We have written a tutorial for Rotary Encoders using a Microchip microcontroller but now would be a good time to make an Arduino UNO version.
With a rotary encoder we have two square wave outputs (A and B) which are 90 degrees out of phase with each other. The number of pulses or steps generated per complete turn varies. The Sparkfun Rotary Encoder has 12 steps but others may have more or less. The diagram below shows how the phases A and B relate to each other when the encoder is turned clockwise or counter clockwise.Every time the A signal pulse goes from positive to zero, we read the value of the B pulse. We see that when the encoder is turned clockwise the B pulse is always positive. When the encoder is turned counter-clockwise the B pulse is negative. By testing both outputs with a microcontroller we can determine the direction of turn and by counting the number of A pulses how far it has turned. Indeed, we could go one stage further and count the frequency of the pulses to determine how fast it is being turned. We can see that the rotary encoder has a lot of advantages over a potentiometer.
We will now use the rotary encoder in the simplest of applications, we will use it to control the brightness of an led by altering a pwm signal. We will use the easiest method to read the encoder, that is the use of a timer interrupt to check on the values.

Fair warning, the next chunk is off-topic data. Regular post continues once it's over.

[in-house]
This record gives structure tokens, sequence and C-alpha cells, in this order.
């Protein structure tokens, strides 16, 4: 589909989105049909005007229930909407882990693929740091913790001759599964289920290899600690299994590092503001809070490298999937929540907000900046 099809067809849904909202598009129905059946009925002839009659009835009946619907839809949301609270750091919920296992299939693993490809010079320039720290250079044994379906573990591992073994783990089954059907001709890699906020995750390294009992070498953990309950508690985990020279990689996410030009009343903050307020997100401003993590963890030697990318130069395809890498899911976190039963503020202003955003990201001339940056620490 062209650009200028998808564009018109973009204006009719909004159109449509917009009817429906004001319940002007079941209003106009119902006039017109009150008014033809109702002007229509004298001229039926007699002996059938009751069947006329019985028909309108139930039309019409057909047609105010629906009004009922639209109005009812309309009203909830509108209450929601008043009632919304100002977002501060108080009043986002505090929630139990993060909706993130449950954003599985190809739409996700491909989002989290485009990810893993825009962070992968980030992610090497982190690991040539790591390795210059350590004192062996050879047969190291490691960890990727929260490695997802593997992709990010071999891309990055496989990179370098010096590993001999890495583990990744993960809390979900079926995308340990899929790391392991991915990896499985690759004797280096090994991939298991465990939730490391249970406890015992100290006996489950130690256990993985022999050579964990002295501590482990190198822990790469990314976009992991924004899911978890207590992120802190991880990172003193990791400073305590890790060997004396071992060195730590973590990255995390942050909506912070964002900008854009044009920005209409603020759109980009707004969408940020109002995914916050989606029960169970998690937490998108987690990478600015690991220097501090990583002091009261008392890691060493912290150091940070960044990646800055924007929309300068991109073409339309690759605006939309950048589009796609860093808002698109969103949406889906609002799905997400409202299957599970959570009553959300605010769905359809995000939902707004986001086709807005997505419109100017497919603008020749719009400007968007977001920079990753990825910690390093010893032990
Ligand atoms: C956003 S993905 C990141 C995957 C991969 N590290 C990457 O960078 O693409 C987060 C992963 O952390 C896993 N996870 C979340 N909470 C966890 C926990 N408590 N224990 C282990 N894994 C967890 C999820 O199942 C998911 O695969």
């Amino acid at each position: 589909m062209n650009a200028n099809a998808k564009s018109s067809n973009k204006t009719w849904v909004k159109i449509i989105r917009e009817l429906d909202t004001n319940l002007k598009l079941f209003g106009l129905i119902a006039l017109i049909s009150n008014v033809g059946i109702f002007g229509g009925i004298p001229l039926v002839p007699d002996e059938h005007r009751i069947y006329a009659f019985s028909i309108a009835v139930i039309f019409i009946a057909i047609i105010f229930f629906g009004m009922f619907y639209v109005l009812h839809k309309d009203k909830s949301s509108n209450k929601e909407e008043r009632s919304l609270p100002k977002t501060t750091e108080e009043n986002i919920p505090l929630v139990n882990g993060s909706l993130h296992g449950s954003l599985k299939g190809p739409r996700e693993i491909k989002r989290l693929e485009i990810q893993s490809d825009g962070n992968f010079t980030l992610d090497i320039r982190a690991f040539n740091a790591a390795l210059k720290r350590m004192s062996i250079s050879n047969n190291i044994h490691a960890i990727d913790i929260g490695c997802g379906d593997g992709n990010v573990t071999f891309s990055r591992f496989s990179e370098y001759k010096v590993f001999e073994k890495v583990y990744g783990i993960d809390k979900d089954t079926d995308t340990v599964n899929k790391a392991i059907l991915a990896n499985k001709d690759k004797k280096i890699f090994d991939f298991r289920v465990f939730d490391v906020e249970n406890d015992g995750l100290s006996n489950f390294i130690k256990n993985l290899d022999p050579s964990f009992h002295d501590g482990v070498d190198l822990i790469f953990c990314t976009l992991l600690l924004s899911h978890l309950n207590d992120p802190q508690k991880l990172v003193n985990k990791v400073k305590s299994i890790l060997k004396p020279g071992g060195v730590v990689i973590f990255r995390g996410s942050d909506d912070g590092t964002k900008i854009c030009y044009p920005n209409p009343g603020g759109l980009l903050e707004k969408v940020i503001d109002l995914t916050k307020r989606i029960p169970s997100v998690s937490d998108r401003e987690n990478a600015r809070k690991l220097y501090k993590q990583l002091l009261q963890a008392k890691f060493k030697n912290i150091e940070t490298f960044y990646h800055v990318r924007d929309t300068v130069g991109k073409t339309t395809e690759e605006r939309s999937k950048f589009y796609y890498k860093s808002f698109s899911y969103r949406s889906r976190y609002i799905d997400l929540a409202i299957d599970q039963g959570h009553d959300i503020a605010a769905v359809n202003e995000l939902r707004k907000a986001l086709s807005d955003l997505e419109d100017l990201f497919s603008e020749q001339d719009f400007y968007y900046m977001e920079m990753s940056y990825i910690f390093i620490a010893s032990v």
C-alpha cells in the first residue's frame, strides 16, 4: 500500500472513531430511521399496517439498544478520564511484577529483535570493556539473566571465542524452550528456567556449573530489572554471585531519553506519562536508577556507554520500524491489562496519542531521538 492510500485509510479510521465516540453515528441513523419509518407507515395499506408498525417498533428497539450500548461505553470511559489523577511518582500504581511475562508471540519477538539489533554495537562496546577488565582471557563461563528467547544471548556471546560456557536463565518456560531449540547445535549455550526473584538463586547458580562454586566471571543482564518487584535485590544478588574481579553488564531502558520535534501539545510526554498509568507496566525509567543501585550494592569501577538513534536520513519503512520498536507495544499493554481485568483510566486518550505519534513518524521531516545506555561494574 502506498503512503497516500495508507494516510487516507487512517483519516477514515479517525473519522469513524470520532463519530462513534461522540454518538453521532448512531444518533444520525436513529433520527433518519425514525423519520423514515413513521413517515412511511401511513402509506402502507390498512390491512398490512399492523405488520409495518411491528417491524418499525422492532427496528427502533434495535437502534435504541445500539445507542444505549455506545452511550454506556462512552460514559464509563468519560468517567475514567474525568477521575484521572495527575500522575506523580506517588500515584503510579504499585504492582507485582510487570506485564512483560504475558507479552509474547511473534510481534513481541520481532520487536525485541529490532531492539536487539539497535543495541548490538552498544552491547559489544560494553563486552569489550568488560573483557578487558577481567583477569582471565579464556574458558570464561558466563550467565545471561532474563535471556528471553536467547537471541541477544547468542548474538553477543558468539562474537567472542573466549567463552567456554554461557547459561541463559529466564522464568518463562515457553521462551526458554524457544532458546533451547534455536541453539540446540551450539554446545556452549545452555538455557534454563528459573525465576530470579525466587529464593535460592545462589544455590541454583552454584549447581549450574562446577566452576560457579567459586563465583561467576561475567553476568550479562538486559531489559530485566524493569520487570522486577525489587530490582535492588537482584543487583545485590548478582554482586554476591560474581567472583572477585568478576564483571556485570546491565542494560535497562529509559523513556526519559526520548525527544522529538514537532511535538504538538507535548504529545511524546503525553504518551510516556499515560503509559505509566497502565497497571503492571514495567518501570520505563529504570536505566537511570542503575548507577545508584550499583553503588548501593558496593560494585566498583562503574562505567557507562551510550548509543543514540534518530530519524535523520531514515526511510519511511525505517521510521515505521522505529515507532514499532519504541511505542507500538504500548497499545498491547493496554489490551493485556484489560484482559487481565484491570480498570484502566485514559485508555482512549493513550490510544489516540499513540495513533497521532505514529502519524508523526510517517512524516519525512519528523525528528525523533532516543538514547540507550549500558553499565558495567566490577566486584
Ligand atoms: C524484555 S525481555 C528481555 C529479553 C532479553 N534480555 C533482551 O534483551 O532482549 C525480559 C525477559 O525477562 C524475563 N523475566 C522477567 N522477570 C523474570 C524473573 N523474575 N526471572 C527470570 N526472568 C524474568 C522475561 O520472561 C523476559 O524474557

We will use the sparkfun encoder as discussed above. The first thing is to determine how fast we need our timer to operate. If you imagine that at best we could turn the encoder through 180 degrees in 1/10th of a second, that would give us 6 pulses in 1/10th second or 60 pulse per second. In reality its never likely to be this fast. As we need to detect both high and low values this gives us a minimum frequency of 120Hz. Lets go for 200Hz just to be sure. (Note: as these units are mechanical switches, there is the possibility of switch bounce. Using a fairly low frequency allows us to effectively filter out any switch bounce)Each time our timer code triggers, we compare the value of our A pulse with its previous value. If it has gone from positive to zero, we then check the value of the B pulse to see if it is positive or zero. Depending on the outcome we can increment of decrement a counter. We then use this to control the PWM value to increase or decrease the brightness of the LED
And the source code for the sketch is shown below. It builds on the previous tutorial where we used the millis() function to give us a timing interval. We use the same idea here but use 5ms as the elapsed time check (5ms = 200Hz). Hopefully, the code should be easy enough to understand and easily modifyable to put the Rotary Encoder to other uses.
For more detail: Arduino UNO Tutorial 6 – Rotary Encoder